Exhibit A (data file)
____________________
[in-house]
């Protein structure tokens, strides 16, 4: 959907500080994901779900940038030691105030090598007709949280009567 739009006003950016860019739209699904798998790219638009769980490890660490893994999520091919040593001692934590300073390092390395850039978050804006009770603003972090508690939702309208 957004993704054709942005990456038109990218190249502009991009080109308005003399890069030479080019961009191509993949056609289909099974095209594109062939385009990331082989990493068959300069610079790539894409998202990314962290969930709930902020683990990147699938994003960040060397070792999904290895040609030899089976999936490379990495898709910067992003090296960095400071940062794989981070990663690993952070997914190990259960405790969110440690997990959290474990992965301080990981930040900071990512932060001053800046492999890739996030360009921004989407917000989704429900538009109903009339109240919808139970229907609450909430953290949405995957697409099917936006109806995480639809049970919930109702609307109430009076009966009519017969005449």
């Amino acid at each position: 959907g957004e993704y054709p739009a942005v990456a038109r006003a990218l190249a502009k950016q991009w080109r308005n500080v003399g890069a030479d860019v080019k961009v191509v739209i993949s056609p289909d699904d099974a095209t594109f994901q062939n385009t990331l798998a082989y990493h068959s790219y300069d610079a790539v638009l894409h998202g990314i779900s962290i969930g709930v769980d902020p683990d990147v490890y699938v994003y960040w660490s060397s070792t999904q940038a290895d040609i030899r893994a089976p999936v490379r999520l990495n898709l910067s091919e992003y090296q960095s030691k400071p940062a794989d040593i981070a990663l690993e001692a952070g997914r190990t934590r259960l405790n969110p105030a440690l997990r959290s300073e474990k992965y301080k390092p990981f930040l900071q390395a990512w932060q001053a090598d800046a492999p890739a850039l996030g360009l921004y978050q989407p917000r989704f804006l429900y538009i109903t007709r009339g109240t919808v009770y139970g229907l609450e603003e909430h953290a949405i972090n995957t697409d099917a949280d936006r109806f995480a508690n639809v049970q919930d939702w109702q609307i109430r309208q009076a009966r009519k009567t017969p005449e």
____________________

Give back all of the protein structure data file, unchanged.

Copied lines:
[in-house]
């Protein structure tokens, strides 16, 4: 959907500080994901779900940038030691105030090598007709949280009567 739009006003950016860019739209699904798998790219638009769980490890660490893994999520091919040593001692934590300073390092390395850039978050804006009770603003972090508690939702309208 957004993704054709942005990456038109990218190249502009991009080109308005003399890069030479080019961009191509993949056609289909099974095209594109062939385009990331082989990493068959300069610079790539894409998202990314962290969930709930902020683990990147699938994003960040060397070792999904290895040609030899089976999936490379990495898709910067992003090296960095400071940062794989981070990663690993952070997914190990259960405790969110440690997990959290474990992965301080990981930040900071990512932060001053800046492999890739996030360009921004989407917000989704429900538009109903009339109240919808139970229907609450909430953290949405995957697409099917936006109806995480639809049970919930109702609307109430009076009966009519017969005449």
């Amino acid at each position: 959907g957004e993704y054709p739009a942005v990456a038109r006003a990218l190249a502009k950016q991009w080109r308005n500080v003399g890069a030479d860019v080019k961009v191509v739209i993949s056609p289909d699904d099974a095209t594109f994901q062939n385009t990331l798998a082989y990493h068959s790219y300069d610079a790539v638009l894409h998202g990314i779900s962290i969930g709930v769980d902020p683990d990147v490890y699938v994003y960040w660490s060397s070792t999904q940038a290895d040609i030899r893994a089976p999936v490379r999520l990495n898709l910067s091919e992003y090296q960095s030691k400071p940062a794989d040593i981070a990663l690993e001692a952070g997914r190990t934590r259960l405790n969110p105030a440690l997990r959290s300073e474990k992965y301080k390092p990981f930040l900071q390395a990512w932060q001053a090598d800046a492999p890739a850039l996030g360009l921004y978050q989407p917000r989704f804006l429900y538009i109903t007709r009339g109240t919808v009770y139970g229907l609450e603003e909430h953290a949405i972090n995957t697409d099917a949280d936006r109806f995480a508690n639809v049970q919930d939702w109702q609307i109430r309208q009076a009966r009519k009567t017969p005449e």